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CNBC AND SURVEYMONKEY RELEASE LATEST QUARTERLY SMALL BUSINESS SURVEY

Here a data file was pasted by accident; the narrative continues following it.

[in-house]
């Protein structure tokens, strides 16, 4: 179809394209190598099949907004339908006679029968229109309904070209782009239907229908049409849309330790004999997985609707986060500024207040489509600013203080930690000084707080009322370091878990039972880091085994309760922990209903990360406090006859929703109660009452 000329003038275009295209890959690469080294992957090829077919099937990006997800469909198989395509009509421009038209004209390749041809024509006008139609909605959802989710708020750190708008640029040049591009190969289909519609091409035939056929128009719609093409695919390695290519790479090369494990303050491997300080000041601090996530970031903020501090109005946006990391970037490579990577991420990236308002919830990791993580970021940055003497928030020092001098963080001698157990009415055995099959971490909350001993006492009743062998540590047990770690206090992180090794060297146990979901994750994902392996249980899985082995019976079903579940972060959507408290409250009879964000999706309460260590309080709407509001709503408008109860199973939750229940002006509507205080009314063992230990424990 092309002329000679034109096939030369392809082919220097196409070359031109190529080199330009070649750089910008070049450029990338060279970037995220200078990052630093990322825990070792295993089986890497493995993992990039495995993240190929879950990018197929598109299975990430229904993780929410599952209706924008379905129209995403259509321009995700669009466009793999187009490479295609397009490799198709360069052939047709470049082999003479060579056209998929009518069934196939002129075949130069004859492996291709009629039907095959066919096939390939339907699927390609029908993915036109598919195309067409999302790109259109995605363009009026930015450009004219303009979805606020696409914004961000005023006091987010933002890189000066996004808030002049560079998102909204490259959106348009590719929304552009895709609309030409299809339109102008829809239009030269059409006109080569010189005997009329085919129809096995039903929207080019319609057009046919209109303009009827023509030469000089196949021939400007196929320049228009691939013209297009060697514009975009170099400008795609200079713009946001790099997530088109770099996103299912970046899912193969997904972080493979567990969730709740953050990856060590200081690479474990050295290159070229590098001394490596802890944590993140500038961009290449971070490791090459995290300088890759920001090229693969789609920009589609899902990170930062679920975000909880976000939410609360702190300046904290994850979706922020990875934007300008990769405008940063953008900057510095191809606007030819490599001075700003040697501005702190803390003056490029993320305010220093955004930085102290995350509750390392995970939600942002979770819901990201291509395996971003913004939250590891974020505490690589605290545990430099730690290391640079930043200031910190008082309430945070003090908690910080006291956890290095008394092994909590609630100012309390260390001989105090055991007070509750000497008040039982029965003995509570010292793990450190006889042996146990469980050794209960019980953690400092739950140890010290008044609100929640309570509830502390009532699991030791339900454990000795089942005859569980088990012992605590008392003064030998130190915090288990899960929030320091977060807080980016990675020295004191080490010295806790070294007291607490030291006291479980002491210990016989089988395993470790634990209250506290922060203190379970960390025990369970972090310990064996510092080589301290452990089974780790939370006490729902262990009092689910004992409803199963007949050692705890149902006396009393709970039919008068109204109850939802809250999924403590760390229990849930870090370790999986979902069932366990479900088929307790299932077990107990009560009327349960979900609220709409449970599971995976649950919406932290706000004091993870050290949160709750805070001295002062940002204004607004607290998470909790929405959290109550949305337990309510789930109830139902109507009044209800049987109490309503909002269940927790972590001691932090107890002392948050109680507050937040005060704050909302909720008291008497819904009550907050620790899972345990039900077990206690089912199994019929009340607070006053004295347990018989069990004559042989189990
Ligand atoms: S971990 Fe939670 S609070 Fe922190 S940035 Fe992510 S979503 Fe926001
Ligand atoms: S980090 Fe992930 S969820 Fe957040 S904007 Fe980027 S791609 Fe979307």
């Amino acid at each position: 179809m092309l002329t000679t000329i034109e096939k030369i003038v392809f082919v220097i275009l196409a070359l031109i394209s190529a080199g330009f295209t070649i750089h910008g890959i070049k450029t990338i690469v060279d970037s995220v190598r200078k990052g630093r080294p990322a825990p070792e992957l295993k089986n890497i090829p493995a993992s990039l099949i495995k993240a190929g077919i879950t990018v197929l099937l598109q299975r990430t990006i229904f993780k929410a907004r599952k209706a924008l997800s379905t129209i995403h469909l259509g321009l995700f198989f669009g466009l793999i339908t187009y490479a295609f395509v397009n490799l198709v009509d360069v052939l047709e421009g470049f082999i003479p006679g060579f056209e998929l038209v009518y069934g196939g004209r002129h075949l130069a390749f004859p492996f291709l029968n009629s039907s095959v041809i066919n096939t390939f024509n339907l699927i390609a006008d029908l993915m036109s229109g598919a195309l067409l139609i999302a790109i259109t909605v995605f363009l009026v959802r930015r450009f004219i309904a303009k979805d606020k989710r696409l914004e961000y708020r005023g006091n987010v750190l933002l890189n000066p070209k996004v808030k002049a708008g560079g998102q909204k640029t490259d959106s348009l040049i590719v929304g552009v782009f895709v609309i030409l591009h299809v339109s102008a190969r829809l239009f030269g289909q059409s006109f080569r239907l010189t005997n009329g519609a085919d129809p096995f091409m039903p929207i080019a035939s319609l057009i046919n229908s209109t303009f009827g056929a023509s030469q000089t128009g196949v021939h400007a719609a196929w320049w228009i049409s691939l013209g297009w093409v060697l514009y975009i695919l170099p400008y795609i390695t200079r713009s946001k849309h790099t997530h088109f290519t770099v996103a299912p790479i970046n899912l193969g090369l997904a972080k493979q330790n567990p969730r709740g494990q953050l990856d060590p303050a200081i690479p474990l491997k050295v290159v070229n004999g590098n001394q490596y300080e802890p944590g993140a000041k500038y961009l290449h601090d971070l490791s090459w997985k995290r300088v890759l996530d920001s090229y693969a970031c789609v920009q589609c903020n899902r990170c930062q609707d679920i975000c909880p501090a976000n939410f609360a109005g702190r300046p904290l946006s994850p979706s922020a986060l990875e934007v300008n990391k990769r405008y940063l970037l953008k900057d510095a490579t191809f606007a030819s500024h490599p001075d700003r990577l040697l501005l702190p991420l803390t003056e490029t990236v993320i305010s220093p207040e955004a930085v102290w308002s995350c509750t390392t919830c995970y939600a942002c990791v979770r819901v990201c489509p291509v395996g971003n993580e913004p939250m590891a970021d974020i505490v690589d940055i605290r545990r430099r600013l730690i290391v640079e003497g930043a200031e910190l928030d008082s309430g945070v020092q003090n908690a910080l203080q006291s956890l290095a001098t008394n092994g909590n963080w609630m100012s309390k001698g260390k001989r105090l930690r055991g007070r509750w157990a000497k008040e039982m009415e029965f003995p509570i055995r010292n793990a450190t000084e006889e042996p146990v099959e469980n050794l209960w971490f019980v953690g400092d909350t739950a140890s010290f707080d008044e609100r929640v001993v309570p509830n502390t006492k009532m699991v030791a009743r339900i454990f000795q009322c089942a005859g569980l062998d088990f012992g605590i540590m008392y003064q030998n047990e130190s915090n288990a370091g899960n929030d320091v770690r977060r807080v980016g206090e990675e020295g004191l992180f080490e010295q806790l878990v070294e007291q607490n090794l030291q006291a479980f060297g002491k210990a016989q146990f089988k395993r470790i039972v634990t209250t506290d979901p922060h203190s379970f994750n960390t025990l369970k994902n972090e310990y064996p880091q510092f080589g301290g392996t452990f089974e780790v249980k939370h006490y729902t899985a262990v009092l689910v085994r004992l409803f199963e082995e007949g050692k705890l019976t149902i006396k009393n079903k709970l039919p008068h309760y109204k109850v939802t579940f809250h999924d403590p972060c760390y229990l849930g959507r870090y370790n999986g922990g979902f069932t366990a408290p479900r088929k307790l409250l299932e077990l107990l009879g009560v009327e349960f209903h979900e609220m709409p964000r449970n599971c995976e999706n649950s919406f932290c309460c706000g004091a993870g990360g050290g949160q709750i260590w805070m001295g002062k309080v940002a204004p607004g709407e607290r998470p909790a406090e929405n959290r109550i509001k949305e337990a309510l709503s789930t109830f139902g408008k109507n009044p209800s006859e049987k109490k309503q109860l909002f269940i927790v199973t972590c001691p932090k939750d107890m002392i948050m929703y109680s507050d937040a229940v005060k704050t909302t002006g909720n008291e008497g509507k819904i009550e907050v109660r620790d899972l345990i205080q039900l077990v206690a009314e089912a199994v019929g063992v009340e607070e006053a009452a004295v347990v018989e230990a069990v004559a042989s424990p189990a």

America is currently in a state of transition. With the Trump administration making radical changes to tariffs and tax laws, many small business owners aren’t exactly sure how these laws will affect them. While many are optimistic, many others are cautious. Earlier this month, CNBC, First in Business Worldwide, and SurveyMonkey, a global provider of survey software products, announced the results of their quarterly CNBC/SurveyMonkey Small Business Survey in which they aim to measure the vitality of the American economy as well as the view from Main Street on jobs, taxes and other hot topics. Each quarter, CNBC and SurveyMonkey poll over 2,000 small business owners. In addition to measuring small business confidence nationwide, the large sample size gives CNBC the power to uncover trends by geographic region and among specific small business cohorts. This survey provides a crucial window into the response of small business owners to the new tariffs and tax laws. According to the 2018 Quarter 3 survey, 58% of small business owners surveyed say overall business conditions are good, up from 53% in Q2, and up 39% from the third quarter of 2017. While the past year has seen conditions improve for small businesses, many have concerns about how the changing tariffs and tax laws will affect them going forward. First in January 2018, and more recently in June, Trump  increased tariffs on many foreign goods such as solar panels, steel, and aluminum, which protected industries in those arenas but also drove up the prices of goods for American consumers and businesses in other arenas. As a result of these tariffs, China, the European Union, and Canada, among others, have implemented retaliatory tariffs. While these tariffs were put in place to protect domestic industries such as the American steel industry, which receives a boost from the fact that it is now cheaper to buy from them than foreign options, they actually do more harm to smaller, local businesses than good. A secondary, unintended result of these tariffs is a ripple effect of increased costs to businesses that use those products in making their goods. For example,…

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